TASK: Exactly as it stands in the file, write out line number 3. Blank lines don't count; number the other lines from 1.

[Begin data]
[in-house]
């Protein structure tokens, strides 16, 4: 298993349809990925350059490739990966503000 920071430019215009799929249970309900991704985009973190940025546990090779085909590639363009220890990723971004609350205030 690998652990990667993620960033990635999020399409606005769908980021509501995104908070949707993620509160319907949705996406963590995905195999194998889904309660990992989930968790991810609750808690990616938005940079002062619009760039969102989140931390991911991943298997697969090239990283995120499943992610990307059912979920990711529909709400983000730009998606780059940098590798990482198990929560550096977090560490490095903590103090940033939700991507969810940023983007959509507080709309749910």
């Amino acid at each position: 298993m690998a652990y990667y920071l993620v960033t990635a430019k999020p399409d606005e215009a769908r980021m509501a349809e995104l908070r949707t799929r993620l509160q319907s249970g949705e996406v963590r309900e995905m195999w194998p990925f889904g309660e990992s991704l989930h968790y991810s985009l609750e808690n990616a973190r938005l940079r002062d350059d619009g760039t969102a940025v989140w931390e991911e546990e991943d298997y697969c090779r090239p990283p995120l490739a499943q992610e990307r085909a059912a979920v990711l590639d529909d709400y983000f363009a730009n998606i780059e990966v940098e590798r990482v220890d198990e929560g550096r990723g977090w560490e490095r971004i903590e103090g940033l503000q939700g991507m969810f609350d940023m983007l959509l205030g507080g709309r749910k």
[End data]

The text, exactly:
């Amino acid at each position: 298993m690998a652990y990667y920071l993620v960033t990635a430019k999020p399409d606005e215009a769908r980021m509501a349809e995104l908070r949707t799929r993620l509160q319907s249970g949705e996406v963590r309900e995905m195999w194998p990925f889904g309660e990992s991704l989930h968790y991810s985009l609750e808690n990616a973190r938005l940079r002062d350059d619009g760039t969102a940025v989140w931390e991911e546990e991943d298997y697969c090779r090239p990283p995120l490739a499943q992610e990307r085909a059912a979920v990711l590639d529909d709400y983000f363009a730009n998606i780059e990966v940098e590798r990482v220890d198990e929560g550096r990723g977090w560490e490095r971004i903590e103090g940033l503000q939700g991507m969810f609350d940023m983007l959509l205030g507080g709309r749910k």